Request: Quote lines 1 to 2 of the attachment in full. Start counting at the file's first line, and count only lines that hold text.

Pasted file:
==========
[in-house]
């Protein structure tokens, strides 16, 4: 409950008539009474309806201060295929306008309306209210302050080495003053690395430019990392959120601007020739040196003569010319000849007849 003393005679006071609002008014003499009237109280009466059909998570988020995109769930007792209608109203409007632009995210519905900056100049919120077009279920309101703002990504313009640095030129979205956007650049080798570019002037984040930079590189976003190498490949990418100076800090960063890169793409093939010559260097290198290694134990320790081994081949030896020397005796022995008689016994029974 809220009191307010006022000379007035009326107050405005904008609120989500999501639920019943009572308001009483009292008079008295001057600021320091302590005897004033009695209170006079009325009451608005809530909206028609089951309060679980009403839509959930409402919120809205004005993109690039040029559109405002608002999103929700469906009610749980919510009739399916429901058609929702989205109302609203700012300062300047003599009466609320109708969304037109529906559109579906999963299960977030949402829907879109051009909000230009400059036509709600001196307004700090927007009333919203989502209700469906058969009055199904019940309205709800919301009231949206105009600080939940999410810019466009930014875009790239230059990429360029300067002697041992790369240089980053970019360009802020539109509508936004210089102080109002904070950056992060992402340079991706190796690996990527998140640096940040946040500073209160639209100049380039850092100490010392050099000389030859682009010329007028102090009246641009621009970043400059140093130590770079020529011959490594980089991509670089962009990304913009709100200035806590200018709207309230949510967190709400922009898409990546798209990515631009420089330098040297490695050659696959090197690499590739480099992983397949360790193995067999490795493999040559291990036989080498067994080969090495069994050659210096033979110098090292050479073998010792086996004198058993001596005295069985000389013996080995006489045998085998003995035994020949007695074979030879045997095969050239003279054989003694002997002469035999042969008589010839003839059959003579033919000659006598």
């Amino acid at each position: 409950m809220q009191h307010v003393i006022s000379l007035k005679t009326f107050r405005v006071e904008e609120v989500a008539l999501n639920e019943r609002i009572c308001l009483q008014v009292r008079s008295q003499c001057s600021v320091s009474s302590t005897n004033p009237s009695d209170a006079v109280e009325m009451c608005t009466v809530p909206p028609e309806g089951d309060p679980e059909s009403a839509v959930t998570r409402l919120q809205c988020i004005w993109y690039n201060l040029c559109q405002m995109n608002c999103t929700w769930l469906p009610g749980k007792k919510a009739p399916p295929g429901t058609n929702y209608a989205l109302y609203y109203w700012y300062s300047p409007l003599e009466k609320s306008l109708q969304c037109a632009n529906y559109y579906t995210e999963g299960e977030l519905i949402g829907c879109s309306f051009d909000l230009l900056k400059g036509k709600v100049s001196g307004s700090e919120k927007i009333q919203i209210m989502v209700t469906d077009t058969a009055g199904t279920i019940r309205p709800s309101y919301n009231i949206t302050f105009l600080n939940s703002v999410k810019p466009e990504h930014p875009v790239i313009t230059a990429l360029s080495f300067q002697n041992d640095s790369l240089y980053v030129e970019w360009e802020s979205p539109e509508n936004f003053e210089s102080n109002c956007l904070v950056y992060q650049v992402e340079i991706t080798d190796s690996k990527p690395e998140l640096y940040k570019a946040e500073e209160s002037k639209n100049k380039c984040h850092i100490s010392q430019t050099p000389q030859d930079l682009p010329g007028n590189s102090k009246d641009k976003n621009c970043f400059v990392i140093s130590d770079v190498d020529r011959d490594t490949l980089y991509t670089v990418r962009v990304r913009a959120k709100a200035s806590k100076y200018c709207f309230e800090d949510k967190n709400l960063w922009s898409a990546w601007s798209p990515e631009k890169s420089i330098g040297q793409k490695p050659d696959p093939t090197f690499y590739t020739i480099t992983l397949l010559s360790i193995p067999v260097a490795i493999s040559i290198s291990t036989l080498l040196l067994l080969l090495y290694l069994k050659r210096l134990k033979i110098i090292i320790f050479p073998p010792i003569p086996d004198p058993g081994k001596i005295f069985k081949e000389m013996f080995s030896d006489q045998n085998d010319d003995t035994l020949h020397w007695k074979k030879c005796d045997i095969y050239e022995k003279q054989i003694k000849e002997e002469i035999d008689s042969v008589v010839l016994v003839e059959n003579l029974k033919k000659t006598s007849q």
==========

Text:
[in-house]
């Protein structure tokens, strides 16, 4: 409950008539009474309806201060295929306008309306209210302050080495003053690395430019990392959120601007020739040196003569010319000849007849 003393005679006071609002008014003499009237109280009466059909998570988020995109769930007792209608109203409007632009995210519905900056100049919120077009279920309101703002990504313009640095030129979205956007650049080798570019002037984040930079590189976003190498490949990418100076800090960063890169793409093939010559260097290198290694134990320790081994081949030896020397005796022995008689016994029974 809220009191307010006022000379007035009326107050405005904008609120989500999501639920019943009572308001009483009292008079008295001057600021320091302590005897004033009695209170006079009325009451608005809530909206028609089951309060679980009403839509959930409402919120809205004005993109690039040029559109405002608002999103929700469906009610749980919510009739399916429901058609929702989205109302609203700012300062300047003599009466609320109708969304037109529906559109579906999963299960977030949402829907879109051009909000230009400059036509709600001196307004700090927007009333919203989502209700469906058969009055199904019940309205709800919301009231949206105009600080939940999410810019466009930014875009790239230059990429360029300067002697041992790369240089980053970019360009802020539109509508936004210089102080109002904070950056992060992402340079991706190796690996990527998140640096940040946040500073209160639209100049380039850092100490010392050099000389030859682009010329007028102090009246641009621009970043400059140093130590770079020529011959490594980089991509670089962009990304913009709100200035806590200018709207309230949510967190709400922009898409990546798209990515631009420089330098040297490695050659696959090197690499590739480099992983397949360790193995067999490795493999040559291990036989080498067994080969090495069994050659210096033979110098090292050479073998010792086996004198058993001596005295069985000389013996080995006489045998085998003995035994020949007695074979030879045997095969050239003279054989003694002997002469035999042969008589010839003839059959003579033919000659006598």